It is to be hurriedly pointed out here that neither according to genuine sufism nor in the thought-system of Iqbal himself does this `personality-denying’ phenomenon stand for self-mortification or asceticism. The world is not to be disparaged and renounced because in fact there is nothing detestable about it as such. It could be as sacred as the spiritual realm. Iqbal’s emphasis on the revilement of the inner being of man is simply aimed, as shown above, at the realization of one’s own Divine nature, There is a tradition of the Holy Prophet (peace be on him) which says: Verily God created man after His own image. God is above all determinations and limits man must therefore shed off limitations that make up his efficient personality and tear away the web that he has woven —warily or unwarily—around his original self. It is to this original self that the Qur’an refers when it says: He is indead successful who causes it to grow ; and he indeed fails who buries it. This discovery necessarily gives to man a simple, fresh, uncontaminated point of view with which to look at everything, a sure ground from which to take off and start a truly anthentic existence.
Realization of the appreciative self is thus not an end in itself. It only amounts to revolutionizing the behaviour of the man-in-the-world. This fact is well-evidenced by the way of the prophets as conceived by Iqbal. He defines a prophet “as a type of mystic consciousness in which unitary experience tends to overflow its boundaries and seeks opportunities of redirecting or refashioning the forces of collective life. In his personality the finite centre of life sinks into his own infinite depth only to spring up again, with fresh vigour to destroy the old and to disclose the new directions of life”. Prophet Mohammad (peace be on him) has, in fact, been accepted by Iqbal as the ideal of perfect manhood in Islam.
Iqbal is a process philosopher. In the preface to his Recon struction of Religious Thought in Islam, he significantly points out that the Qur’an emphasizes deed rather than idea. The Qura’n says: “(God) created death and life that He might try you—which of you is best in deeds”. Not fatalism and inactivity but ever-continuing formation of fresh goals and their perpetual realization is the desirable style of life for the soldier of the moral ideal. The essence of perfect manhood lies in a constant state of tension. The ego, throughout its career continues invading the environments and the environments invading the ego. The appreciative self, being a pure receptacle of Divine illumination as shown above, plays the role of a directive agent in this mutual invasion in order to shape the person’s own destiny as well as that of the universe. Sometimes he is called upon to adjust the forces of the universe. Thus, gradually and surely, his personality continues to be integrated more and more so that ultimately it is ensured against all possibilities of dissolution or extinction. “That which tends to maintain the state of tension tends to make us immortal,” says Iqbal. Further, “the idea of personality gives us a standard of value: it settles the problem of good and evil.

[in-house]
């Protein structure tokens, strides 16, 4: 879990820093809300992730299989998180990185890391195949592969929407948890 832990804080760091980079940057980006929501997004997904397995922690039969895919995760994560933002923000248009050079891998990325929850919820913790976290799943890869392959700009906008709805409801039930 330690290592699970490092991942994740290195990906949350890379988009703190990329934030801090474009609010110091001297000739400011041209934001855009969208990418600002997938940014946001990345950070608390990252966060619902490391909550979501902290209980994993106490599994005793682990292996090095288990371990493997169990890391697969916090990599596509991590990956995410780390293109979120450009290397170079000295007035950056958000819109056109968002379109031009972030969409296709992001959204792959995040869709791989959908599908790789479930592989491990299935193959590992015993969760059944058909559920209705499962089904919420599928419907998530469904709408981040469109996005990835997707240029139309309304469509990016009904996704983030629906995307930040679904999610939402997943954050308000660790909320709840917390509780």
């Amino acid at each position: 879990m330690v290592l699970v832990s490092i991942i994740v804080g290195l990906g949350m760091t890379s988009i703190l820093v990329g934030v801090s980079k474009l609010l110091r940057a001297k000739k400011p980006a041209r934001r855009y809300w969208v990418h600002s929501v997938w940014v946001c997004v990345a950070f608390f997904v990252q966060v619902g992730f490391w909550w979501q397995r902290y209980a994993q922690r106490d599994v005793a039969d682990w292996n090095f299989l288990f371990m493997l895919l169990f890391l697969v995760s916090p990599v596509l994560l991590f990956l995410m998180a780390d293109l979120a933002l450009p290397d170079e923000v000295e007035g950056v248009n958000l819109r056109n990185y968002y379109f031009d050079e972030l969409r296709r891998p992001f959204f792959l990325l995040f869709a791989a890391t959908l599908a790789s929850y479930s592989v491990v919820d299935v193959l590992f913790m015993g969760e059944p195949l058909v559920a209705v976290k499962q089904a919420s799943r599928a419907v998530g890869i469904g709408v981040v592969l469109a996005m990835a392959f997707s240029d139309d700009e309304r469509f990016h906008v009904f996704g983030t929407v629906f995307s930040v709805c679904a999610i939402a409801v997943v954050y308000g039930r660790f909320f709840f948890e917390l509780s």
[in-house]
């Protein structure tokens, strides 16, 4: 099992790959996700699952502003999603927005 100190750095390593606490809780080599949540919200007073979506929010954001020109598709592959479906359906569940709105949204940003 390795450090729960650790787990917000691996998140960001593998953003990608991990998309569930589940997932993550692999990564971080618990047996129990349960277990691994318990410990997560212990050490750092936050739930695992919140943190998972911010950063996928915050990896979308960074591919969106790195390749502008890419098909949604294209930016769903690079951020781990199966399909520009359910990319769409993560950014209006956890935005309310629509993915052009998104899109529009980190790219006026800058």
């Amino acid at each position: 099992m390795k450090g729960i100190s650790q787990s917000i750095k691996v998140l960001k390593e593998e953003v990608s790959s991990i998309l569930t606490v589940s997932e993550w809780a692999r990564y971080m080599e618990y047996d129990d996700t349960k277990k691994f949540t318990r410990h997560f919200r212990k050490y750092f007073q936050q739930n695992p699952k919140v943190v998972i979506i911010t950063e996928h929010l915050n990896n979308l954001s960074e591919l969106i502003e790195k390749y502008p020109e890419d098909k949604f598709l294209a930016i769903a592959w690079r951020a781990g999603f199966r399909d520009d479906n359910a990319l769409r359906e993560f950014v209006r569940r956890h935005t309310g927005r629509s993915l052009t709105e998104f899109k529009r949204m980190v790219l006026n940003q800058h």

That which fortifies personality is good, that which weakens it is bad. Art, religion and ethics must be judged from the standpoint of personality”. On this standard, passionate desire for the realization of goals, supreme indifference to evanescent material benefits, sterling self-confidence and courage to overcome obstacles, tolerance for the views and acts of others etc, are good, whereas ill-founded fears, undeserved possessions, disrespect for humanity, a false sense of dignity, malicious attitudes towards others are all bad. There being degrees of individuality, God is the most integrated individual. One who is nearest to him in this respect is thus the completes man. This nearness does not at all imply that man is finally absorbed in God; rather he absorbs God into himself. Even such a voluminous upheaval as the phenomenon of Universal Destruction preceding the Day of Judgement will not affect the individuality, uniqueness and calm of the well-integrated ego. The Qur’an says :